Isolating a Problem

If using the outlining body elements method didn’t manage to get you any closer to solving the problem don’t worry, there’s still an easier way to find out what the problem is without going through each individual part of the page and tweaking the HTML only to find that you still haven’t found the problem.

Well coded websites are usually divided up into separate sections. Whether this is by using div’s or by using id’s within body elements is irrelevant but most pages I deal with will have clear areas of code that are clearly defined.

Please note: At this stage, I’d recommend making a copy of your page as you’ll be removing lines of code from your page. Speaking from experience it only takes an accidental close of your HTML editor or a power cut to lose hours or days worth of work.

Once you’ve made a copy, start by removing large areas of your page. Start with areas that you’re pretty sure aren’t responsible for the problem. If the problem seems to be within your footer, try removing the header and then refresh the page. If the problem is still there, remove the navigation and so on until you’re left with just a few lines of code. Quite often I’ve found that a problem has been caused by an area of the page that I’d never have expected it to be and only by following this process of eliminating code have I tracked down where the issue is.

Now that you know that the problem is being caused by this area of the page it’s time to delve into the CSS and see what part of the CSS is causing the issue.

It may be useful to apply background colours to the individual styles you have left in your page. This can sometimes highlight a problem quite obviously with the padding and margins which may have been overlooked during an earlier stage. It may also show that there’s a problem with a mixture of block and inline elements which is quite common so this step makes those issues easier to spot.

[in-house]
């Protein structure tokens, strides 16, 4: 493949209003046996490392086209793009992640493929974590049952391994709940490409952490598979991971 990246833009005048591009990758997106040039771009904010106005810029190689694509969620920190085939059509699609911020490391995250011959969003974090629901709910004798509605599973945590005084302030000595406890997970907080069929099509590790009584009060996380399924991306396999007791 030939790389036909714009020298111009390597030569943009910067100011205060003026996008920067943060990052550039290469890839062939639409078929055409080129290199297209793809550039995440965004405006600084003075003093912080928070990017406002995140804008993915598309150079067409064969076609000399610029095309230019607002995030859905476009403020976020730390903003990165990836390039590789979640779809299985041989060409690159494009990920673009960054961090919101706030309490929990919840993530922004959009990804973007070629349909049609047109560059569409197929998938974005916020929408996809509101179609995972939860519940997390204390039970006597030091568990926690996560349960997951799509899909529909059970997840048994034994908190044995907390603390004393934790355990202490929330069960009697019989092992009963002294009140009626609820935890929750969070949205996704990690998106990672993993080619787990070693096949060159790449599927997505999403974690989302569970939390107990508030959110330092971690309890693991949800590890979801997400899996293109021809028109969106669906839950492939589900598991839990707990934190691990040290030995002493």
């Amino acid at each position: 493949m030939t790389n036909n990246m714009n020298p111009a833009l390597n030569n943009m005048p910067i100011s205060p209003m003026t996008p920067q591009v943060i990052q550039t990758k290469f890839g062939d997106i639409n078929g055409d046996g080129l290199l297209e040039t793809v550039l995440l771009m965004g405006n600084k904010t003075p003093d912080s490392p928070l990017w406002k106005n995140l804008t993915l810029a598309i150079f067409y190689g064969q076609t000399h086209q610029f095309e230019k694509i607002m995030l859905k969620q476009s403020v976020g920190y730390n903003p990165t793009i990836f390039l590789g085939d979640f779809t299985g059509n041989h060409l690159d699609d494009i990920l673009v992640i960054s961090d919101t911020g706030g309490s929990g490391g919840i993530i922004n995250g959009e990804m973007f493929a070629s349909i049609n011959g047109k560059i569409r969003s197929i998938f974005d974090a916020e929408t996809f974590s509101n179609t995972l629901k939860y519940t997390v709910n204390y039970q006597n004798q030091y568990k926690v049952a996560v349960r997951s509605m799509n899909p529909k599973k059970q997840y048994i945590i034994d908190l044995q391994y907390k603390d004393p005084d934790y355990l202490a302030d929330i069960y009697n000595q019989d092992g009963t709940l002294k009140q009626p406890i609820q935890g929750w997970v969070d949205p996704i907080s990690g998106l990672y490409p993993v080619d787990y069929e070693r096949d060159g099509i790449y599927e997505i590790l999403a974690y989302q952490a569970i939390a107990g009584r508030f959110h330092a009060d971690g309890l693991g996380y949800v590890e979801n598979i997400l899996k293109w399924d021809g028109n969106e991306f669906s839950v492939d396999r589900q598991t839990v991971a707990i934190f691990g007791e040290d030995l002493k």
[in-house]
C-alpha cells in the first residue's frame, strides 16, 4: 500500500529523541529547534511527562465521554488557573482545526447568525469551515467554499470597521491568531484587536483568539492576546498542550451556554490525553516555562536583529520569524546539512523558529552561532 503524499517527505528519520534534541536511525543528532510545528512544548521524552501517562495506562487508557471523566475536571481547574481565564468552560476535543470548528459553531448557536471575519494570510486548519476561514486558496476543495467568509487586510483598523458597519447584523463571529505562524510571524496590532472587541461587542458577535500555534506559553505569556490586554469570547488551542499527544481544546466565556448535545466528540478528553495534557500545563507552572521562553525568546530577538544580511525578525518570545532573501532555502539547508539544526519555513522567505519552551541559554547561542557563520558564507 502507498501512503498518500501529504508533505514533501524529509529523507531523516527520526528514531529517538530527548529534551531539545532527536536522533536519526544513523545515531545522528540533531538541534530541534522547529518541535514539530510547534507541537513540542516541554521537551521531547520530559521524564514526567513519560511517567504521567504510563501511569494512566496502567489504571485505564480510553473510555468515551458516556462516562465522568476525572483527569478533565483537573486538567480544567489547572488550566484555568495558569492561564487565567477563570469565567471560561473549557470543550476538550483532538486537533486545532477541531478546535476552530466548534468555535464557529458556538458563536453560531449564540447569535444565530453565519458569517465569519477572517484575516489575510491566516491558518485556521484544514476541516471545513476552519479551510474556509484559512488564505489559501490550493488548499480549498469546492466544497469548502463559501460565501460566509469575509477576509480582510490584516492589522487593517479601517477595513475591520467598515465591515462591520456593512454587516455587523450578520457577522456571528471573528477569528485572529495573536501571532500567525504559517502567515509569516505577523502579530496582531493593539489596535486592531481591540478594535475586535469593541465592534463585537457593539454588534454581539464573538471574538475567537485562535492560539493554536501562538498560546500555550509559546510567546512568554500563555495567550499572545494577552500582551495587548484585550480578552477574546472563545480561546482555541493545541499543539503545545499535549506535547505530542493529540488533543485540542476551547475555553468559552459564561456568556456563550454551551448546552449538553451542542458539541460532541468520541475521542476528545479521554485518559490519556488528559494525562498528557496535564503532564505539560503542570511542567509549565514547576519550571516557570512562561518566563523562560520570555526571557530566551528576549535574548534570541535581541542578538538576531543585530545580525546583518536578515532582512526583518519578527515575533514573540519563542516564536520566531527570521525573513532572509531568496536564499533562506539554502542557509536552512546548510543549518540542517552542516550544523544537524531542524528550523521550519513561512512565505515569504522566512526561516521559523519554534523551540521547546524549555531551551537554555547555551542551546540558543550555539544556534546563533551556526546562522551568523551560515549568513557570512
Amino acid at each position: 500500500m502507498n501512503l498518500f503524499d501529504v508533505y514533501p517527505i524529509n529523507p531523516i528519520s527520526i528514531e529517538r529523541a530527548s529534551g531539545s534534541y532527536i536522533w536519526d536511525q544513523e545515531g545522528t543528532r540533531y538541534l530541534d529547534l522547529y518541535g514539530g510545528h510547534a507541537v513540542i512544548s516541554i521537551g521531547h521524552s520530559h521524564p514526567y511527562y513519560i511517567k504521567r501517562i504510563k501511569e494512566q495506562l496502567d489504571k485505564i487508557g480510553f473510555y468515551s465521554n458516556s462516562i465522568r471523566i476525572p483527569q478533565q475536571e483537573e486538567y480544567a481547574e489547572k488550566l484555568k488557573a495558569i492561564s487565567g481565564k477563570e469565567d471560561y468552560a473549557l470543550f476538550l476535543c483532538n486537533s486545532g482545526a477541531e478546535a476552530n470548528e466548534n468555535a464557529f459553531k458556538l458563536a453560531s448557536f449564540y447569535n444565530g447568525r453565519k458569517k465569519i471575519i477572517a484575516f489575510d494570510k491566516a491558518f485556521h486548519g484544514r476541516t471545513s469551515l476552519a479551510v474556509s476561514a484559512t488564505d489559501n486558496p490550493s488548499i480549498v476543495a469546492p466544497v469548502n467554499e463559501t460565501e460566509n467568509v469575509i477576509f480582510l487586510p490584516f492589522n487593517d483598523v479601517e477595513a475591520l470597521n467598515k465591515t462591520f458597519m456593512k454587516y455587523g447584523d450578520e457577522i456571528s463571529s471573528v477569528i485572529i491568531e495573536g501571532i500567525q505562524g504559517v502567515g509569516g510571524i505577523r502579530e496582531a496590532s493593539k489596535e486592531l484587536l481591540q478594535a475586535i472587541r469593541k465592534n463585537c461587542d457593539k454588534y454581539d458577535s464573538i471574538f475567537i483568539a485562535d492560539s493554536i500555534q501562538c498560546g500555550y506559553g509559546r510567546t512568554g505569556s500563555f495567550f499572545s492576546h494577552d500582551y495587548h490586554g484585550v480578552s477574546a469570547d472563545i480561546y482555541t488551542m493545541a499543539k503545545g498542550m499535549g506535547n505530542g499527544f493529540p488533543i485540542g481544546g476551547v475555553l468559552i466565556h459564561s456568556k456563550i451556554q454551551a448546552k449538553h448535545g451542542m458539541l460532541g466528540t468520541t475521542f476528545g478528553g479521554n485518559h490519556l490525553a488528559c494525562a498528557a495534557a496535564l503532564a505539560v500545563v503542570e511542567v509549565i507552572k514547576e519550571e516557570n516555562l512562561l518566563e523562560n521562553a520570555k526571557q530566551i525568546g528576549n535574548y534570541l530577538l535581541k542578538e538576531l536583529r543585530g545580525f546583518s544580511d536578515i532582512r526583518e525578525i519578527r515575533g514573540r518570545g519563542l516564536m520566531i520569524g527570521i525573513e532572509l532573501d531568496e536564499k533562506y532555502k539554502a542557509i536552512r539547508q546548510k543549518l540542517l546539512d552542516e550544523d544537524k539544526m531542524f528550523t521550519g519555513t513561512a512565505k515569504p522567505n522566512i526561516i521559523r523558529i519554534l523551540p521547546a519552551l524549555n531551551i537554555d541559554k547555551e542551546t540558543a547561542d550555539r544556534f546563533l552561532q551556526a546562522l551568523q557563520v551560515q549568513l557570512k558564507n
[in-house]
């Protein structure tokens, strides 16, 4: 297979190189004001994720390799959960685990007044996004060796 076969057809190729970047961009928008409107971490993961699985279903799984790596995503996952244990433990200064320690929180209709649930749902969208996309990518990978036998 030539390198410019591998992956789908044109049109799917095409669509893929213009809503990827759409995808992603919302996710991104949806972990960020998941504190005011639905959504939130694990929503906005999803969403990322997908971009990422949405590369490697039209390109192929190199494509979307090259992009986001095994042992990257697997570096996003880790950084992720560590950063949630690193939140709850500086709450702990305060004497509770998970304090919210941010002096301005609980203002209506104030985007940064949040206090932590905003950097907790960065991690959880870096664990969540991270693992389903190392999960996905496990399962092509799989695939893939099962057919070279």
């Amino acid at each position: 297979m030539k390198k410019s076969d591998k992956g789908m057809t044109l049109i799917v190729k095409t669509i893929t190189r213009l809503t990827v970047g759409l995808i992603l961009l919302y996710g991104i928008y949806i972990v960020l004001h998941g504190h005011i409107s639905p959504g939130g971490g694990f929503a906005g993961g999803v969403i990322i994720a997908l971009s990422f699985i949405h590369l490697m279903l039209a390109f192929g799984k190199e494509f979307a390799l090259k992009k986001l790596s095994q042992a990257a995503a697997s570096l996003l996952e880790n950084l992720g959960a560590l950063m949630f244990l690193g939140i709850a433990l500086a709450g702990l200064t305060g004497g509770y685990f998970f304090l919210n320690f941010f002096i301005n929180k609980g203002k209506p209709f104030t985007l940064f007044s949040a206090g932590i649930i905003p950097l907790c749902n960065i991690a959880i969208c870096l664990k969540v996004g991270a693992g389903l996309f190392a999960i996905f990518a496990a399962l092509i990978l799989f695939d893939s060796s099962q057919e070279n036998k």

I’d then suggest removing a complete CSS style and seeing what happens. If the problem is still there then try another CSS style. It shouldn’t take too long before you find which CSS style is causing the problem. Once I’ve highlighted the style that’s causing the problem, I’ll start removing one value at a time from this style. For example, remove padding and margins from this style, refresh the page and see if that solves the problem?

Eventually you’ll have tracked any problems down to one or two styles that may be conflicting with each other or that a certain browser doesn’t render quite as expected (I’m looking at IE when I say that) and a fix can be put in place.


Learning fixes for HTML and CSS problems will come with experience and initially you may need to ask for advise, but having the knowledge to be able to track down where a problem lies in the first place is certainly a skill that is easy to come by if you understand the process.

Do you debug HTML and CSS differently? Do you have a more efficient method? Please feel free to leave any comments.